The effect of imatinib on more primitive progenitor growth was evaluated by in vitro exposure of CD34+ cells to imatinib under the described growth factor conditions followed by enumeration of primitive CAFCs. CD34+ cells were exposed to imatinib for 5 weeks. The number of CAFCs per individual CD34+ cell was variable between individuals (Figure 5). However, as opposed to CFUs, normal CAFC capacity was not significantly suppressed by exposure to imatinib at concentrations ranging from 0.625 to 10 μM. Furthermore, no difference in size and morphology of treated CAFCs as compared to untreated CAFCs was observed.

Transendothelial migration of imatinib-treated CD34+ hematopoietic cells

To study the effects of imatinib on transendothelial migration of normal CD34+ cells, CD34+ progenitor cells from healthy donors were incubated with 1.25 μM imatinib, that is, at a clinically relevant dose level, where inhibition of proliferation but no significant induction of apoptosis had been observed in the previous experiments. In vitro migration across bone marrow endothelial cells was quantitatively analyzed by flow cytometry after 24 hours and 48 hours of incubation. Figure 6 shows the absolute number of migrated hematopoietic CD34+ progenitor cells indicating no significant effect of imatinib on the number of transmigrated progenitor cells as compared to controls.

Inhibition of c-kit signaling

Another aim of the current study was to investigate whether the growth inhibitory effect of imatinib on CD34+ cells from healthy donors was solely due to inhibition of c-kit. Both withdrawal of SCF or inhibition of c-kit led to a similar degree of inhibition of expansion, whereas the growth inhibitory effect of imatinib was substantially greater than this for all conditions even at the lowest dose level tested (P < .001) suggesting that other pathways apart from c-kit are involved in the inhibitory effect (Figure 7).

Discussion

Hematologic side effects of imatinib are dose-dependent, are reversible, and include all 3 hematopoietic lineages to a variable degree.7,9,11,13,14 To investigate the effect of imatinib on normal human CD34+ stem/progenitor cells in vitro, we used a bulk culture system including SFM supplemented with cytokines that had been shown to be effective for ex vivo expansion of immature hematopoietic cells.16,17 The degree of expansion decreased in a significant and dose-dependent fashion in treated compared to untreated cells. To extend these studies to the more primitive CD38 subset of CD34+ cells, individual CD34+38 cells were single-sorted and expanded under the same conditions either with or without imatinib. Both average expansion as well as maximum expansion potential of the clones derived from individual CD34+38 cells was significantly reduced in the presence of imatinib. The mechanism by which imatinib exerts its antiproliferative effect on normal CD34+ cells has yet to be elucidated. Induction of apoptosis has been described in Bcr-Abl+ cells.24 However, in vitro exposure to imatinib up to a concentration of 10 μM for 48 hours neither led to a significant induction of apoptosis nor to a significant G1 arrest in normal cytokine-stimulated CD34+ cells, similar to results reported by others using annexin V staining.25,26 Thus, the apoptosis-inducing effects of imatinib seem unlikely to be responsible for its growth inhibitory effect on normal hematopoiesis at least at the concentrations usually achieved in patients (ie, 1-2 μM).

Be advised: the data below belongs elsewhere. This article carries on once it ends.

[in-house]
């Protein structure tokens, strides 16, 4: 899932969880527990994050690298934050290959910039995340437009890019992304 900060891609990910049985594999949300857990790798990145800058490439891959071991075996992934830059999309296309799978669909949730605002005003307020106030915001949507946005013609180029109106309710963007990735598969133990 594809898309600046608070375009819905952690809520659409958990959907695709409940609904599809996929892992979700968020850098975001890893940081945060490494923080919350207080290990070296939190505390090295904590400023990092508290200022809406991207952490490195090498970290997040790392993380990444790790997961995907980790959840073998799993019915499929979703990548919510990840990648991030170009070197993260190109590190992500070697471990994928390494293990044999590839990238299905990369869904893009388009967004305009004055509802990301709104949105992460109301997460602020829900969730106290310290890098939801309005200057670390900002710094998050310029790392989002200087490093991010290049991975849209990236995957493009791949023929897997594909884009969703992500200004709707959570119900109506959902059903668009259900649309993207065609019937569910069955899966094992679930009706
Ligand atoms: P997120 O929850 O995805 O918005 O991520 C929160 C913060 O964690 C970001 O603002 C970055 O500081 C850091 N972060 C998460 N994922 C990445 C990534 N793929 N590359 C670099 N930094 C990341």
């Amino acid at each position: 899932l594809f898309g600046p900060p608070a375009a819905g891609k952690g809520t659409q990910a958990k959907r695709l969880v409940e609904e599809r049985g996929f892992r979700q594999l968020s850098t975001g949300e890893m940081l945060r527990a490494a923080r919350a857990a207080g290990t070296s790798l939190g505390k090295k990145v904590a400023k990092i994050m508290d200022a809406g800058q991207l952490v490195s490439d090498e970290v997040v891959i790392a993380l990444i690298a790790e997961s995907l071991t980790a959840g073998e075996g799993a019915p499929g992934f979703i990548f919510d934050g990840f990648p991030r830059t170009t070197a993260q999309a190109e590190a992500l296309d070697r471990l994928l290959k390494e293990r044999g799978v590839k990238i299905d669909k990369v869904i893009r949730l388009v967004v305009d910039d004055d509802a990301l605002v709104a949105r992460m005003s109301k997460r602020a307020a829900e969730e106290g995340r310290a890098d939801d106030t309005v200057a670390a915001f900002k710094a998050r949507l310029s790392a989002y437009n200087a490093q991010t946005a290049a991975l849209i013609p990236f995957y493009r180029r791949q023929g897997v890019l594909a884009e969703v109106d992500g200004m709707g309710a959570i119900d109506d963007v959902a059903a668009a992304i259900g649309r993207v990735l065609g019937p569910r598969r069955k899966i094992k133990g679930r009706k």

The observation of an antiproliferative effect of imatinib on Bcr-Abl hematopoietic cells is supported clinically by the observations that the incidence of grade 3 or higher myelosuppression in imatinib-treated early CP patients is highly dose dependent14 and that hematologic side effects also occur (although at a lower incidence) in disease entities such as GISTs,11 which are not assumed to compromise the hematopoietic system. Furthermore, recent reports derived from patients with Ph myeloproliferative disorders that have been successfully treated with imatinib,27,28 even in the absence of chromosomal translocations involving chromosome 5q33, suggest an effect of imatinib on Bcr-Abl hematopoietic progenitor cells.29

To date, the functional level at which imatinib exerts its antiproliferative effect on normal hematopoietic cells has not been fully clarified. Data from a recent study showing no effect of imatinib on the reconstitution of murine cells after allogeneic transplantation in a syngeneic mouse transplantation model argue against a stem cell toxic effect of the drug.30 This finding is also in agreement with the lack of an effect observed in the experimental human-mouse31 transplantation model and with first clinical observations confirming that administration of imatinib after allogeneic stem cell transplantation is safe and does not increase hematologic toxicities.32 Further support for the assumption that imatinib acts primarily on the more actively cycling (as opposed to the quiescent) components of the stem/progenitor cell compartment comes from the observation that even Ph+ nondividing CD34+ cells are accumulating under treatment in vitro.33 In addition, recent data demonstrating that in patients with CML, achieving a complete cytogenetic remission with imatinib treatment, Bcr-Abl transcripts are enriched in the CD34+ (as compared to the total MNC) fraction and remain detectable in the long-term culture-initiating cell (LTC-IC) compartment,34 provide further support for this hypothesis.